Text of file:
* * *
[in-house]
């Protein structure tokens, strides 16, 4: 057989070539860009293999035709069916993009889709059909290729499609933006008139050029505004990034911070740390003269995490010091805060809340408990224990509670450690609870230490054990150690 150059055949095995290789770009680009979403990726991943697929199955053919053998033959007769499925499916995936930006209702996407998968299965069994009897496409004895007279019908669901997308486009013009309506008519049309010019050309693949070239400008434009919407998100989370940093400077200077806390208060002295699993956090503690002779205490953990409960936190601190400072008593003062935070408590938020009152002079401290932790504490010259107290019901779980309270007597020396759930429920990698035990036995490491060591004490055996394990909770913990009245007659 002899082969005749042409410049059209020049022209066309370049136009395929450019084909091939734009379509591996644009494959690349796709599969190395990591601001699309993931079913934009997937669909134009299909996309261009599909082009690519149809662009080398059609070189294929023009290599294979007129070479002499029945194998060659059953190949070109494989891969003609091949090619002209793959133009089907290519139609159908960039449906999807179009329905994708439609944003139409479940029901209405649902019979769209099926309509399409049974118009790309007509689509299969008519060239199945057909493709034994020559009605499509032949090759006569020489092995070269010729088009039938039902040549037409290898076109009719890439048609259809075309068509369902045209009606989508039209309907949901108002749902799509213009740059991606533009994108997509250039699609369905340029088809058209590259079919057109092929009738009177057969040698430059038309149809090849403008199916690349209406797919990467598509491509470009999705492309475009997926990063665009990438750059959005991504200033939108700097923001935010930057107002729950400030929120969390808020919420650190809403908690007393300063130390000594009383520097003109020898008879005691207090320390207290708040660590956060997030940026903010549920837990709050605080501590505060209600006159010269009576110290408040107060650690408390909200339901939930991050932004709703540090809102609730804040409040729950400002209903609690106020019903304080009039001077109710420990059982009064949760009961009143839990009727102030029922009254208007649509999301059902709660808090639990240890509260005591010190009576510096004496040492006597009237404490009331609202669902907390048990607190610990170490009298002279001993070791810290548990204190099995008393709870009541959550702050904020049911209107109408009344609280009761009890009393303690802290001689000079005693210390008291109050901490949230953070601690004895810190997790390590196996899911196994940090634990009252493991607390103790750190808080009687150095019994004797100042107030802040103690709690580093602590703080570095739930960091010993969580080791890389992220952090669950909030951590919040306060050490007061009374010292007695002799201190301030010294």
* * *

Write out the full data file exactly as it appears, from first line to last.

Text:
[in-house]
């Protein structure tokens, strides 16, 4: 057989070539860009293999035709069916993009889709059909290729499609933006008139050029505004990034911070740390003269995490010091805060809340408990224990509670450690609870230490054990150690 150059055949095995290789770009680009979403990726991943697929199955053919053998033959007769499925499916995936930006209702996407998968299965069994009897496409004895007279019908669901997308486009013009309506008519049309010019050309693949070239400008434009919407998100989370940093400077200077806390208060002295699993956090503690002779205490953990409960936190601190400072008593003062935070408590938020009152002079401290932790504490010259107290019901779980309270007597020396759930429920990698035990036995490491060591004490055996394990909770913990009245007659 002899082969005749042409410049059209020049022209066309370049136009395929450019084909091939734009379509591996644009494959690349796709599969190395990591601001699309993931079913934009997937669909134009299909996309261009599909082009690519149809662009080398059609070189294929023009290599294979007129070479002499029945194998060659059953190949070109494989891969003609091949090619002209793959133009089907290519139609159908960039449906999807179009329905994708439609944003139409479940029901209405649902019979769209099926309509399409049974118009790309007509689509299969008519060239199945057909493709034994020559009605499509032949090759006569020489092995070269010729088009039938039902040549037409290898076109009719890439048609259809075309068509369902045209009606989508039209309907949901108002749902799509213009740059991606533009994108997509250039699609369905340029088809058209590259079919057109092929009738009177057969040698430059038309149809090849403008199916690349209406797919990467598509491509470009999705492309475009997926990063665009990438750059959005991504200033939108700097923001935010930057107002729950400030929120969390808020919420650190809403908690007393300063130390000594009383520097003109020898008879005691207090320390207290708040660590956060997030940026903010549920837990709050605080501590505060209600006159010269009576110290408040107060650690408390909200339901939930991050932004709703540090809102609730804040409040729950400002209903609690106020019903304080009039001077109710420990059982009064949760009961009143839990009727102030029922009254208007649509999301059902709660808090639990240890509260005591010190009576510096004496040492006597009237404490009331609202669902907390048990607190610990170490009298002279001993070791810290548990204190099995008393709870009541959550702050904020049911209107109408009344609280009761009890009393303690802290001689000079005693210390008291109050901490949230953070601690004895810190997790390590196996899911196994940090634990009252493991607390103790750190808080009687150095019994004797100042107030802040103690709690580093602590703080570095739930960091010993969580080791890389992220952090669950909030951590919040306060050490007061009374010292007695002799201190301030010294």